Is the "genre" a piece of fiction belongs to determined by the author, or by the editor and publishing house? Is there an established definition for each genre, or is it largely ad hoc?

I ask because the Writer's and Artist's Yearbook gives contact details for many publishers, sorted by the type of genre they will publish and/or are known for...

4 Answers 4


As far as I can tell, what genre your work is published in is usually up to the publisher, as a tool for bookstores and other retailers to label and categorize your work.

I've seen a lot of arguments about particular books being labeled in a specific genre and readers not really considering it to fit there. An example would be "The Sparrow" by Mary Doria Russel, which was published as 'sci-fi' and usually found in that section, but I've heard many impassioned arguments for it to be placed in fiction/literary fiction.

Fantasy/Sci-fi seem to have a lot of books that are both, so you tend to see books with both labels on them.

As for submitting your work publishers, it might be best to see what books they've labeled as what genres in the past. That might give you a better idea whether or not they'll consider your work as part of the genre that you intend it to be, or if they might consider it something else. (For example, if they consider your Steampunk novel to be sci-fi, or fantasy, or speculative fiction, or historical AU.)

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    Kurt Vonnegut is another author whose work is really fantasty/scifi, but he's marketed as general fiction, out of the genre ghetto. So it goes. Nov 19, 2010 at 0:55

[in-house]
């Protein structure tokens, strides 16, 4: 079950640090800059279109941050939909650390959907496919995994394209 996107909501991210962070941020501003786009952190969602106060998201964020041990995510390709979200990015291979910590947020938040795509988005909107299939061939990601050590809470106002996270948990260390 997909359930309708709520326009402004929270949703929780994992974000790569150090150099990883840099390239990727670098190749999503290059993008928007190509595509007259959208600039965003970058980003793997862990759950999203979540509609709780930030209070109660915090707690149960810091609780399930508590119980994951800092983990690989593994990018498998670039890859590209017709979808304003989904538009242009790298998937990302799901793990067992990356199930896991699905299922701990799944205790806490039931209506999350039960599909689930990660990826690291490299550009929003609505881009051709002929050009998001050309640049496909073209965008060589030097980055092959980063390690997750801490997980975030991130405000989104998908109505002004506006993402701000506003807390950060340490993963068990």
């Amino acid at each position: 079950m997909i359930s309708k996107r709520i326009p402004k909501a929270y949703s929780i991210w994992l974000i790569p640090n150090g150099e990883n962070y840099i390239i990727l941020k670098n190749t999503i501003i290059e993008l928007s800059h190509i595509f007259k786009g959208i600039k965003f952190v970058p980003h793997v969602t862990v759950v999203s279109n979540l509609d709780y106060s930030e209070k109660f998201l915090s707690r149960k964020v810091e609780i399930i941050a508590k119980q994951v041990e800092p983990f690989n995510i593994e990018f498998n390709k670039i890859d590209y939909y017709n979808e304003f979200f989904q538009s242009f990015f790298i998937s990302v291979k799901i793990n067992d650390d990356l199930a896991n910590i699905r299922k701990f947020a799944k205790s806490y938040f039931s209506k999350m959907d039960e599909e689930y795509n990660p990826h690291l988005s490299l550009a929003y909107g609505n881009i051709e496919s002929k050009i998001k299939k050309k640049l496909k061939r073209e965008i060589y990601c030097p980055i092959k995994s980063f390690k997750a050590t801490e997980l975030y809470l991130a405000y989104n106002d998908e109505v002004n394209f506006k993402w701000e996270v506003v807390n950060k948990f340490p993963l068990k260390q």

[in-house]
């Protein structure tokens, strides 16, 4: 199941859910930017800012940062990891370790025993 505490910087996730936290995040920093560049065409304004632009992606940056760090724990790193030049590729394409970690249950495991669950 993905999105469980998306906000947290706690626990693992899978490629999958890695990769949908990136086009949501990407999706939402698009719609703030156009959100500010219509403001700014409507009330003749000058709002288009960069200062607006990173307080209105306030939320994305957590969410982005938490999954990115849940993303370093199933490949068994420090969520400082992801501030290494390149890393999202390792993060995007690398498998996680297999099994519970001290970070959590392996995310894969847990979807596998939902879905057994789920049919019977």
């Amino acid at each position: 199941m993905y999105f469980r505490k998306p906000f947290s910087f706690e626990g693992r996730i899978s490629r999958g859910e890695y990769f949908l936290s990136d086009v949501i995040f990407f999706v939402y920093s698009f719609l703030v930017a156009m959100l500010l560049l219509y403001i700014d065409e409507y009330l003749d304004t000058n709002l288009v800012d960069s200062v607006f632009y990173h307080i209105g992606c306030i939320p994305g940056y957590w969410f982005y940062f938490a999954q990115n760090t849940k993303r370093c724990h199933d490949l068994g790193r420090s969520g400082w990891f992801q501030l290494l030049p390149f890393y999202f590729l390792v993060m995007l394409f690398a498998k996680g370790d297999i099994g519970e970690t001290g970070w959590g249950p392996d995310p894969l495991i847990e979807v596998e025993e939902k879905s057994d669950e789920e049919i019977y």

quoting wikipedia:

Genre ... "kind" or "sort", from Latin: genus (stem gener-), Greek: genos, γένος) is the term for any category of literature, as well as various other forms of art or culture e.g. music, based on some loose set of stylistic criteria. Genres are formed by conventions that change over time as new genres are invented and the use of old ones are discontinued. Often, works fit into multiple genres by way of borrowing and recombining these conventions.

So genres evolve as they come and go, and based on current cultural state - we could say there is a current established definition.


I read this really good definition by Chris Sunami:

Genre should be seen largely as a way of connecting a writer with the audience most likely to enjoy his or her book based on elements shared with other books.

I read it about 2 minutes ago here: What is the most important characteristic of New Weird as a genre?.

So if you're not sure what to call your book's genre:

  1. Look at those publisher's catalogs and find the one that has 4-5 books the most like yours.
  2. If they group those books into a genre, use that one.
  3. If the books most like yours seem to be scattered among genres, just tell the publishers (or your agent) it's "in the vein of A____, B____, C_____, and D____". Let them decide what genre to tag it with.

You almost have to assign your book a genre in order to describe it to an agent or publisher; the publisher will likely make the final determination of what genre they assign internally, and this can differ from publisher to publisher.

As said before, genre is a marketing tool, it helps agents know which publishers to approach, and publishers know how to market a book. Neither of them will blindly accept what you tell them; they will read your book and make their own judgment.

Because genre is a marketing tool, it has to be very general. It is talking about a kind of story, not your specific story, so it is describing story elements that many readers love to read about. Magic in a Fantasy World, or Magic in the modern world, or various kinds of space-based adventures, etc.

Due to pinpoint marketing (by Facebook, Google, Amazon and others) genres are getting more specific as new target groups are found. Don't expect to be an expert in this. Stick to genre descriptions you can find online, and leave the marketing to people that spend all day, every day, figuring out how to sell books.